complexity in spatial structure of environmental and ecological factors that portend or
signal onset of distress syndrome at landscape and regional scales. This will entail major
augmentation, extension, and application of concepts and computational capabilities
acquired so far. The background research has established a quantitative framework for
elucidating and eliciting complexity in phenomena that constitute fields of spatially
variable intensity, and also for transitions among states of qualitative conditions. The
foundation methodologies have been explored in a preliminary manner for operability
with remotely sensed multispectral data.

Multiscale landscape fragmentation in landcover/landuse is an important manifestation of
biocomplexity at a regional scale. For ecosystem health assessment, it becomes
important to characterize, compare, and classify the biocomplexity associated with
landscape fragmentation at a landscape and watershed level. The proposed research will
provide a model-based inferential context for multiscale landscape fragmentation
analysis, using a series of stationary and reversible Markov transition matrices to
generate a hierarchy of categorical raster maps at different resolutions.

Recent developments in change detection using compressed multiband image data
provide flexibility and practicality for systematic change detection on a regional basis.
Combining this capability with conceptual extensions of spatial pattern analysis through
`echelons' provides a methodology for systematically monitoring spatial structure of
spectral change across landscapes in order to profile characteristic broad scale regimes of
change and to indicate trends in these regimes. Echelons are unique in providing direct
hierarchical tree-based representations of spatial complexity across areas of varying
intensity for biological and environmental variables.

The emergent spatial organization in terms of transition models and echelons will be
coupled to landscape ecological assessment of biotope fragility, habitat suitability, guild-
based ecological integrity, and watershed degradation. The regional scope of primary
research will encompass Pennsylvania as a primary case study. Major project goals for
Pennsylvania include: (a) to represent the spatial complexity of key measures of
ecosystem health at landscape and watershed scales; (b) to test the hypothesis that the
most populated and industrialized Pennsylvania watersheds have a markedly different
pattern of biocomplexity compared with the more pristine watersheds, (c) to show that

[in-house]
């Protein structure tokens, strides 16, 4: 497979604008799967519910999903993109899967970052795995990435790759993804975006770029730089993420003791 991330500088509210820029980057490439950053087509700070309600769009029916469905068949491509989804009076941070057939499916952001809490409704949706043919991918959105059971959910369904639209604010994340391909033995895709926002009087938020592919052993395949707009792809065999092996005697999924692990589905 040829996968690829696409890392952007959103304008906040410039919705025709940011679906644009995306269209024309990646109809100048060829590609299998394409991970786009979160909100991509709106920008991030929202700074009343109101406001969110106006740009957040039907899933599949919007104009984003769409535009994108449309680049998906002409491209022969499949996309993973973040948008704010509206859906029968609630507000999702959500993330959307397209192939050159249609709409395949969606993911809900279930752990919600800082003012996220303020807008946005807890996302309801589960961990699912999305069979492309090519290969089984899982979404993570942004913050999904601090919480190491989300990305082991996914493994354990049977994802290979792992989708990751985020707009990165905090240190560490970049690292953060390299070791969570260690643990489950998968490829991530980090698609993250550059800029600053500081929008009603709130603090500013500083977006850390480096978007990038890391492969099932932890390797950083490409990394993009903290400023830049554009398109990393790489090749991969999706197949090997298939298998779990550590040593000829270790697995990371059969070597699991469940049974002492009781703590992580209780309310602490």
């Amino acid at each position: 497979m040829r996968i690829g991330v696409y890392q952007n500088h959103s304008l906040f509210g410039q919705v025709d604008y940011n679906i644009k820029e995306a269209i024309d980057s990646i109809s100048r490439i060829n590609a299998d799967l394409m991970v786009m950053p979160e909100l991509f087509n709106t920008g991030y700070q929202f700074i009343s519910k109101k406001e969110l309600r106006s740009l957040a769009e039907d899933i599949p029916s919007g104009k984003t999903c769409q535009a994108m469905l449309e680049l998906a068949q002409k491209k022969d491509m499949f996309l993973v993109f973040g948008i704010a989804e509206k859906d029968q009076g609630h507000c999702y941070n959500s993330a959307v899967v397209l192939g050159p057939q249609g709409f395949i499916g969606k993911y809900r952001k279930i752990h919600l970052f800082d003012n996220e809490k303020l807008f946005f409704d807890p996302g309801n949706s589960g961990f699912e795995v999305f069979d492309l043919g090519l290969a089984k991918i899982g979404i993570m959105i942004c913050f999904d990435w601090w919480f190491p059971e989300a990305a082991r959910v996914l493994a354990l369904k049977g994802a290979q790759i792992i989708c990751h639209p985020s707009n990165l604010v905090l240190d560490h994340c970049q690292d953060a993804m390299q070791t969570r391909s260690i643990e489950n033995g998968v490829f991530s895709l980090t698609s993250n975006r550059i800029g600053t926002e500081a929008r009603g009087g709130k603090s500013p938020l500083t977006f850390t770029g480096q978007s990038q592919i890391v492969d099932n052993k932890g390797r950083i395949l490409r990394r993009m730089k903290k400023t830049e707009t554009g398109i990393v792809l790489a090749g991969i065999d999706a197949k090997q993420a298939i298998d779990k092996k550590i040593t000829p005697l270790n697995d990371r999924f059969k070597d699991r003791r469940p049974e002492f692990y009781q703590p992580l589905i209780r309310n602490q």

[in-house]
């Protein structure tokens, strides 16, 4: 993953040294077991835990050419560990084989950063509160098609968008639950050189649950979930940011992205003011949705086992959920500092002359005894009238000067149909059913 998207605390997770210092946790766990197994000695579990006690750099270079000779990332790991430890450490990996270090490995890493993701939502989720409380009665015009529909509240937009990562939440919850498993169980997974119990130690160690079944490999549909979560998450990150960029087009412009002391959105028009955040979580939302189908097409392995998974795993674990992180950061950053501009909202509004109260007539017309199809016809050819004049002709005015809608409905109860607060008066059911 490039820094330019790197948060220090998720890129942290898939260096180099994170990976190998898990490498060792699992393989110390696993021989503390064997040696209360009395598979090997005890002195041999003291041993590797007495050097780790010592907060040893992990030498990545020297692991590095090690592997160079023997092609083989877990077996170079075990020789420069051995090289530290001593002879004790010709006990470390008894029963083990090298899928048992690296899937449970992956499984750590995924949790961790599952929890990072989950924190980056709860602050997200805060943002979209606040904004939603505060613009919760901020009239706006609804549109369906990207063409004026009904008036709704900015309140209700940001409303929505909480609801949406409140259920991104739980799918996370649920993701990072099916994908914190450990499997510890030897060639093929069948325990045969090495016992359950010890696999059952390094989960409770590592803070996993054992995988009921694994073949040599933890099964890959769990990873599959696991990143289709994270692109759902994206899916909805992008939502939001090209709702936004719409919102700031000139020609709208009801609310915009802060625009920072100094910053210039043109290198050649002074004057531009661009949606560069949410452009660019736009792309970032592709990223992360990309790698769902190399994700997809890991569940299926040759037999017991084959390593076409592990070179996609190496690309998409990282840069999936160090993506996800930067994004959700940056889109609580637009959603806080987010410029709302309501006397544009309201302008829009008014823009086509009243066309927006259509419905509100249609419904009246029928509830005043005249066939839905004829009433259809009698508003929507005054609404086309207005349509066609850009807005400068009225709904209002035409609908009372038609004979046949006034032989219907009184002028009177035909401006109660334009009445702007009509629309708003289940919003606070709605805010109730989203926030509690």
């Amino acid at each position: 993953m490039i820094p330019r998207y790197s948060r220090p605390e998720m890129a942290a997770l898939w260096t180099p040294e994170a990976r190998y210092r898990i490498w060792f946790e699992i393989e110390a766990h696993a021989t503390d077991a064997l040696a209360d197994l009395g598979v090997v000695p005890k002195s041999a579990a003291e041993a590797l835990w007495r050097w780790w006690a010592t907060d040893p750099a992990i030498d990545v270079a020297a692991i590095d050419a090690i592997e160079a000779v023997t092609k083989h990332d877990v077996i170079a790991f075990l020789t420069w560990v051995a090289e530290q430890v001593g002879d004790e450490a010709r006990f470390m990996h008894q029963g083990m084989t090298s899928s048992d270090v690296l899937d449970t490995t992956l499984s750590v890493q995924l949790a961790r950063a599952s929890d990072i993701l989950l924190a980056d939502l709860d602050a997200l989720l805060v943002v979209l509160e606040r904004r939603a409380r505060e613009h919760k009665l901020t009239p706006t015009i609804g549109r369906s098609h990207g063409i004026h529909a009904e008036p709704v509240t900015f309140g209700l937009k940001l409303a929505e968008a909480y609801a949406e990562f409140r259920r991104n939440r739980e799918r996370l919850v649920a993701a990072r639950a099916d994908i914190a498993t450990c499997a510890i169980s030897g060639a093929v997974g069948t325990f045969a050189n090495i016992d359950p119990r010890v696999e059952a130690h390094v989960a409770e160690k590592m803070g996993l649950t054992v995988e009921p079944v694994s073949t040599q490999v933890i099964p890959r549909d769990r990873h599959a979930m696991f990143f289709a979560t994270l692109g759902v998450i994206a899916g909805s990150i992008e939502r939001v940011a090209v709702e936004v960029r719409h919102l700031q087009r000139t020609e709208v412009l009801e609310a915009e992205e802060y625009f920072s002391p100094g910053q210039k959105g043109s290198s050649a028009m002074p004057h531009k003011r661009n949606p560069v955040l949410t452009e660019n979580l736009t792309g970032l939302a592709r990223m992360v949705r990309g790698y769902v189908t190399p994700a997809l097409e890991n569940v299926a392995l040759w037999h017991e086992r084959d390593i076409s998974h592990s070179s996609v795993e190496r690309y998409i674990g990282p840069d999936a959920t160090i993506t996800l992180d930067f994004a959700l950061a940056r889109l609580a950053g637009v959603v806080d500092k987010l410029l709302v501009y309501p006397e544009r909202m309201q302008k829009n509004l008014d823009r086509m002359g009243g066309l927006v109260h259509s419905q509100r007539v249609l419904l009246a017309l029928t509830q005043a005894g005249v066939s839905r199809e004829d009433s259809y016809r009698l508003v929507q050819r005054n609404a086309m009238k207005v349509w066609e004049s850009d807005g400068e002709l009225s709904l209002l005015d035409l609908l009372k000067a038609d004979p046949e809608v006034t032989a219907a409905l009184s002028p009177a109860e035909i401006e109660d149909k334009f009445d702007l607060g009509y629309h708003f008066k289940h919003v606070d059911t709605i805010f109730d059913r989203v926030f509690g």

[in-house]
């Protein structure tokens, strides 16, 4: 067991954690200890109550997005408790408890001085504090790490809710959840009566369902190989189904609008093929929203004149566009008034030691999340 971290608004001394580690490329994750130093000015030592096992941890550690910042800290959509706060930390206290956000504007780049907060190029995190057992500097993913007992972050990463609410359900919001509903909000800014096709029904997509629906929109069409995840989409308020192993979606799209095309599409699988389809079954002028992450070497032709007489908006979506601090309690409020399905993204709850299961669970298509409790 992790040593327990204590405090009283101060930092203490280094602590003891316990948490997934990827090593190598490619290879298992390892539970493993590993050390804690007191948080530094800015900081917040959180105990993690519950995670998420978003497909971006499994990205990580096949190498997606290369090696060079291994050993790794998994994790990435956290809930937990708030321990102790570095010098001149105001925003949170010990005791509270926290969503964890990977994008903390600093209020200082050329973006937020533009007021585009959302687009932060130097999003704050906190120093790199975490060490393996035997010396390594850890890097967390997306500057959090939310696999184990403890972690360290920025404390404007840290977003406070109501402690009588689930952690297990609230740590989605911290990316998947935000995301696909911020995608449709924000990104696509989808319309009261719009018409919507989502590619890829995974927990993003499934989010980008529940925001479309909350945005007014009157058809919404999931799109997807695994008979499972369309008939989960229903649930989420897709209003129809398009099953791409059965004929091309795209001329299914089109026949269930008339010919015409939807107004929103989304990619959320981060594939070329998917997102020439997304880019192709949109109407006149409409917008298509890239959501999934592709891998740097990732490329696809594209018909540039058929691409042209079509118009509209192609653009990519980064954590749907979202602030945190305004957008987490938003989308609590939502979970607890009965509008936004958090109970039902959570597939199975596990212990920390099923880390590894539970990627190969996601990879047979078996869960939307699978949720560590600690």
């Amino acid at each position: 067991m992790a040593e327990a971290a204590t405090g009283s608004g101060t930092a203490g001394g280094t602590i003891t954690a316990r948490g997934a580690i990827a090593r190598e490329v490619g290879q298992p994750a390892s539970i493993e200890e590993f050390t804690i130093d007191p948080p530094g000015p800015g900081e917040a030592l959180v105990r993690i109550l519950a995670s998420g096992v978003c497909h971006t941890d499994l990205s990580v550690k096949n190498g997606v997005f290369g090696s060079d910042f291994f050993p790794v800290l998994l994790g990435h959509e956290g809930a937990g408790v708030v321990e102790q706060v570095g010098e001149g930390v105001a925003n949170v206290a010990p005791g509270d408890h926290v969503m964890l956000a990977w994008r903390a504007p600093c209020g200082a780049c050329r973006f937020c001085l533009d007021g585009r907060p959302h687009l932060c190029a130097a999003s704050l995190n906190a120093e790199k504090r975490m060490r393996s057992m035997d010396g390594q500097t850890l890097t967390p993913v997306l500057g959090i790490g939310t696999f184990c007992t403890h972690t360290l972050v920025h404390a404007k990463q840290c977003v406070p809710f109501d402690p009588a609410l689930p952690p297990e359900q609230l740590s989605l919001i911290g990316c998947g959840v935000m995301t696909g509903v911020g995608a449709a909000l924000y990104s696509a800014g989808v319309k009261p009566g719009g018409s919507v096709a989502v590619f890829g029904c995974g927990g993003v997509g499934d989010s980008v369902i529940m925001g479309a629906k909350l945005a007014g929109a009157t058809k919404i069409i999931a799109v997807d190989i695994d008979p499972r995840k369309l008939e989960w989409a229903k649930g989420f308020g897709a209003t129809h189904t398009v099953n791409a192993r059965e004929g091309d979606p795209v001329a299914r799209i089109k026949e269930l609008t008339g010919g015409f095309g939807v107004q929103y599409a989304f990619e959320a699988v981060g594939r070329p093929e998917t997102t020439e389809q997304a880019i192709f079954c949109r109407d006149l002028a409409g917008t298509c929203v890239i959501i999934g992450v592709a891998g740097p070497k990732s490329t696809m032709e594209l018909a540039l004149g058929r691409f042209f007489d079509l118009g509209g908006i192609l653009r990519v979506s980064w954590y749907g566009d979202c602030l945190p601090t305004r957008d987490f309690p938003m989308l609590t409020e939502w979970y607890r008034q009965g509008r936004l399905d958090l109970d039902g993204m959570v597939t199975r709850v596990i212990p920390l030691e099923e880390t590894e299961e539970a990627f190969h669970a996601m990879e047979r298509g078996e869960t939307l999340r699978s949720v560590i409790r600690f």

the pattern of landscape fragmentation as revealed by the fragmentation and echelon
analysis provides an ``early warning" signal of regions at risk of ecological breakdown,
(d) to show that the new and novel fragmentation and echelon analysis is a powerful tool
to represent multiscale multi-attribute biocomplexity and that its application will allow

synoptic measures of ecosystem health at scales ranging from physiographic provinces to
watersheds of Pennsylvania, and (e) to offer guidance to classify watersheds of
Pennsylvania for conservation, restoration, intervention, etc., by ecosystem health and
vulnerability and to prioritize them within each class.

The proposed research will contribute innovative model-based reproducible automated
assessment and management of the biocomplexity of ecosystem health, distress, and
degradation with a novel working quantitative toolbox of biocomplexity knowledge
discovery techniques, developed and fine-tuned with a variety of case studies in the
country and abroad. An urgent need for today is to achieve mathematical multiscale
spatial modeling and analysis of categorical, ordinal, and numerical maps for
environmental and ecological variables in a manner that facilitates quantitative
comparative analysis for subregions of concern to resource managers and to
environmental and ecological scientists in a timely manner.

3. Indicators of Biocomplexity of Ecosystem Health

What Constitutes Ecosystem Health? A healthy ecosystem has been defined as one
that is free from ecosystem distress syndrome, maintains its organization and autonomy
over time, and is resilient to stress (Costanza, 1992). Ecosystem Health can be assessed
by indicators of vigor (productivity), organization and resilience (Mageau et al., 1995,
Costanza et al., 1998). Ecosystem health assessments have been carried out for a number
of ecosystems, generally based on extrapolation from limited field data. These include
the Chesapeake Bay (Mageau et al., 1995) and other marine ecosystems (Rapport, 1989b;
Hilden and Rapport, 1993), freshwater ecosystems (Wichert and Rapport, 1998), forested
ecosystems (Yazvenko and Rapport, 1997), arctic ecosystems (Rapport \etal 1997) and
desert grasslands (Whitford, 1998; Rapport and Whitford, 1999; Whitford et al., 1999).
These studies confirm the sensitivity of indicators of vigor, organization, and resilience as
measures of ecosystem health in ecosystems that have undergone degradation as a result
of pressure from human activity. The association of a long history of intensified human
activity in a watershed with increasing signs of degradation suggests that indicators are
appropriate for monitoring health (and conversely degradation) in field situations (Hilden
and Rapport, 1993).

Assessing Ecosystem Health at Regional Scales: The existence of multiple dynamic
stable states for both natural and human-dominated ecosystems complicates the task of
determining the extent to which ecosystem structure and function have been altered by
human activity. Nonetheless, careful studies leave little doubt that ecosystem
degradation has occurred in many systems, including forests (Yazvenko and Rapport,
1997), marine (Hilden and Rapport, 1993), fresh water (Wichert and Rapport, 1998),
desert grasslands (Whitford, 1998) and many others. The documentation of health, or
more often, its converse, pathology, is undertaken by looking at a group of indicators and
comparing their values with norms established for healthy ecosystems. These norms are